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Almine Rech-Picasso Goes Global Ocula Conversation Almine Rech-Picasso Goes Global

French gallerist Almine Rech-Picasso opened her first space in Asia on Shanghai's historic Bund in July this year, bringing her eponymous gallery's total locations to five. The Shanghai gallery occupies roughly 4,000 square feet on the second floor of the three-storey Amber Building, a beautiful warehouse space, originally occupied by the Central...

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From the Gallery to the Streets: Home Works 8 in Beirut Ocula Report From the Gallery to the Streets: Home Works 8 in Beirut 8 Nov 2019 : Nat Muller for Ocula

There's an inside joke amongst the team of Ashkal Alwan, The Lebanese Association for Plastic Arts: that every time an edition of its biennial forum on cultural practices is planned, a national crisis happens. The eighth edition of Home Works was no different: it opened on 17 October amidst the most devastating wildfires that Lebanon had witnessed...

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Hans Hartung and Art Informel: Exhibition Walkthrough Ocula Insight | Video
Sponsored Content | Mazzoleni Gallery
Hans Hartung and Art Informel: Exhibition Walkthrough 15 October 2019

Hans Hartung and Art Informel at Mazzoleni London (1 October 2019-18 January 2020) presents key works by the French-German painter while highlighting his connection with artists active in Paris during the 50s and 60s. In this video, writer and historian Alan Montgomery discusses Hartung's practice and its legacy.Born in Leipzig in 1904, Hans...

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Antoni Tàpies

(1923 - 2012), Spain

Antoni Tàpies was an influential Catalan artist and art theorist whose sculpture, etchings, lithographs and highly textured mixed media paintings can be found in major collections around the world. His numerous essays on art have been collected in a series of internationally disseminated publications.

From 1944 Tàpies studied law at the University of Barcelona. Aside from evening classes in drawing at Academia Valls during his legal studies, he was a self-taught artist. He first encountered contemporary art as a teenager reading the Barcelona-based magazine D'ací d'allà.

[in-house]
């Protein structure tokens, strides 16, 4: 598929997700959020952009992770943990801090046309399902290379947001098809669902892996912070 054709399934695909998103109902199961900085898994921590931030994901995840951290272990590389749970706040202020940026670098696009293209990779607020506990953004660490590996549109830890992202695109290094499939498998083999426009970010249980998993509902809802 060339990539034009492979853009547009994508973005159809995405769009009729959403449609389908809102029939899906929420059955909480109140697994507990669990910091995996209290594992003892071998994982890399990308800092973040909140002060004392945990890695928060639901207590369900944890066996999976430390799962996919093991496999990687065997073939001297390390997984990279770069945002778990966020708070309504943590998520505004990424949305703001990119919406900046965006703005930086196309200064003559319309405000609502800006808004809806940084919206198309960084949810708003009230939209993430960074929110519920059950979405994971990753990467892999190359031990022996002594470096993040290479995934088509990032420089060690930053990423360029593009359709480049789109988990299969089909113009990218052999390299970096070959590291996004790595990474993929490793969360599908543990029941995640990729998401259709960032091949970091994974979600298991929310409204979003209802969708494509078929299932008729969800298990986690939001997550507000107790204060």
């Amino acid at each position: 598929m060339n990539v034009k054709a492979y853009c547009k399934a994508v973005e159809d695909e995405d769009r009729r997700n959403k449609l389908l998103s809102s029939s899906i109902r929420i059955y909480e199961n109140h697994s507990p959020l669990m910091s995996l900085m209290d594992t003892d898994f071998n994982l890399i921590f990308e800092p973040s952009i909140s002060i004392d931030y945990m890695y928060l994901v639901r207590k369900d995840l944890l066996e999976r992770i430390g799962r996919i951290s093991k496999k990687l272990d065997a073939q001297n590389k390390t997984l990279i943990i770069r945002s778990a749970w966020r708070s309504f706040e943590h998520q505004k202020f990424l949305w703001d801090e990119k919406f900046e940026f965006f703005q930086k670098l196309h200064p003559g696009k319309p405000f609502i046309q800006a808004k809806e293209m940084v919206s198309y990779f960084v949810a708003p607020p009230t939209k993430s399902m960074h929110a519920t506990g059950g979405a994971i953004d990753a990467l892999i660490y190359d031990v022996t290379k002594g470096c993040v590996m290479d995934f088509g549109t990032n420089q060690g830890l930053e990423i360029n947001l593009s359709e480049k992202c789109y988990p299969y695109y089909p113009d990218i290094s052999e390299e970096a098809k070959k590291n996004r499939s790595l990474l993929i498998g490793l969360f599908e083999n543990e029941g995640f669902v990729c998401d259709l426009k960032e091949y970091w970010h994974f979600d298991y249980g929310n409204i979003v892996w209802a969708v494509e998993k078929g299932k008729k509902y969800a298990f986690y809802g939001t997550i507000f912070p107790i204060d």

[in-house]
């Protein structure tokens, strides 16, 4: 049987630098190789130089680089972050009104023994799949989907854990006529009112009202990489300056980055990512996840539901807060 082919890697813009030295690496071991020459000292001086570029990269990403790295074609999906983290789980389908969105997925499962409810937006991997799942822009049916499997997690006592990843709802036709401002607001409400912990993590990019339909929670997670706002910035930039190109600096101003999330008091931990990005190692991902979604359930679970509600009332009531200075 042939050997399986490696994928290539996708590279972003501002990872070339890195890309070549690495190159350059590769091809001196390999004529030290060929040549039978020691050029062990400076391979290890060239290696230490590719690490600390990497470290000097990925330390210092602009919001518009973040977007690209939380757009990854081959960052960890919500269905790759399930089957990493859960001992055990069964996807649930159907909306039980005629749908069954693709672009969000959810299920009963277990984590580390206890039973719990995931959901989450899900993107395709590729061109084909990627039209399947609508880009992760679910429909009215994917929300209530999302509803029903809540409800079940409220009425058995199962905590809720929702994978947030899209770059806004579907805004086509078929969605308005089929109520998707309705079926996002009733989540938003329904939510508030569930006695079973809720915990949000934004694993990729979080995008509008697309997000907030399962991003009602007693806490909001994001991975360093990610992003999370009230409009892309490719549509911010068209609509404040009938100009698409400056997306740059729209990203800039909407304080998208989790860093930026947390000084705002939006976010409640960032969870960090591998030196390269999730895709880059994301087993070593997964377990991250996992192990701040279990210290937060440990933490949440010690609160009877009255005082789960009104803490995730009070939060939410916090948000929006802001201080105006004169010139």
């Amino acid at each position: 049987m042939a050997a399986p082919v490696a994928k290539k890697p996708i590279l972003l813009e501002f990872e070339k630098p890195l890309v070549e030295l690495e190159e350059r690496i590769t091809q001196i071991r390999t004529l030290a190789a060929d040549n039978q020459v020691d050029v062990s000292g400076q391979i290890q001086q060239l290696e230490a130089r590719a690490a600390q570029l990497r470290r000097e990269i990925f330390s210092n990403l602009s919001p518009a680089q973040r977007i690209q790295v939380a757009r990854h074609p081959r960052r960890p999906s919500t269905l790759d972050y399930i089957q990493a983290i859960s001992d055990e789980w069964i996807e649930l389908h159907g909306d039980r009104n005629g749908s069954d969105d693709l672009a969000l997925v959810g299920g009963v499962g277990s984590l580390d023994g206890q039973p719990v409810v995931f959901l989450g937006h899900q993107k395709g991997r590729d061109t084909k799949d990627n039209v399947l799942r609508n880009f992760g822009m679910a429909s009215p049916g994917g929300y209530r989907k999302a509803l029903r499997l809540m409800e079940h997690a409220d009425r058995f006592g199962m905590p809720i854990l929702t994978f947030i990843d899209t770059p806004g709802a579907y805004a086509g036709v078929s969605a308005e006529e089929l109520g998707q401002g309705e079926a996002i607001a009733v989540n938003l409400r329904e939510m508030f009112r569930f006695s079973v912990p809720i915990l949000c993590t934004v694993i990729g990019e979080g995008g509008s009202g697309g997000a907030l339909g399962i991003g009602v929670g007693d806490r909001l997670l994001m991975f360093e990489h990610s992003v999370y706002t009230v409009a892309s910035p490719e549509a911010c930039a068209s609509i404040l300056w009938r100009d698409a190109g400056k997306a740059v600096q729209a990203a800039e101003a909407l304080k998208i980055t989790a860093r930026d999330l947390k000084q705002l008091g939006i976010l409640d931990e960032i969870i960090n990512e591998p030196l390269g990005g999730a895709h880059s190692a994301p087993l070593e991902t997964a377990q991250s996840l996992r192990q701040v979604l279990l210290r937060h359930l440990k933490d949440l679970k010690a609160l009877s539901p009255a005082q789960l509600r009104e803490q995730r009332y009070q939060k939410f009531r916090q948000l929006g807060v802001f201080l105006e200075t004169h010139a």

In 1946, the year after producing his first impasto works, he abandoned his studies to paint full-time. Initially using Surrealism and Primitivism as stylistic inspiration, he produced both abstract and figurative paintings and used collage to create crosses out of scraps of newsprint and toilet paper—an echo of his Catholic education.

In 1948 the fledgling artist helped found the Surrealist-influenced avant-garde group Dau al Set. His works in this period were heavily influenced by Joan Miró and Paul Klee and depicted monstrous and deformed figures and abstract linear patterns set in bizarre landscapes. The colour, light and shadow of these works generated mystical atmospheres. The artist held his first solo exhibition in 1950 at the Galeries Laietanes, Barcelona—a city that remained his personal and professional home although he travelled often.

In 1953, Tàpies turned his focus exclusively to abstraction and mixed media production. He was drawn to the style of Art Informel—one of the most prevalent art styles in post-war Europe—particularly after seeing the American equivalent (Abstract Expressionism) during his first New York solo exhibition at the Martha Jackson Gallery.

Much of the work for which Tàpies was stylistically recognised sought to undermine traditional fine art through a focus on odd materials, as could be seen in his incorporation of sand, soil, clay and marble dust in his paint, and his inclusion of discarded materials such as paper, string and rags. Tàpies used these materials to create dense wall-like surfaces that seemed blank and monochromatic but were rich in textural patterns. Texture became his hallmark, featuring in most of his mixed media works.

Influenced by Pop art in the late 1960s, the now internationally recognised artist began to incorporate more substantial objects from his surroundings, crossing into the territory of Art Povera. In his 1979 essay 'Nothing is Mean' Tàpies expressed his firm belief in the validity of the commonplace. These materials included anything from socks to pieces of furniture. The artist often utilised the bed in works such as Diptic nocturn (1993, mixed media on canvas) for its symbolic connections to life, love and death. Doors and windows also featured.

The boldest example of the artist's incorporation of furniture was the Tribute to Picasso on Passeig de Picasso, Barcelona, Spain (1981–1983). It consisted of modernist furniture pierced by iron bars and tied together with ropes and sheets, surrounded by a four-square-metre glass cube acting as a fountain. Tàpies carried these ideas through in large-scale monumental sculpture.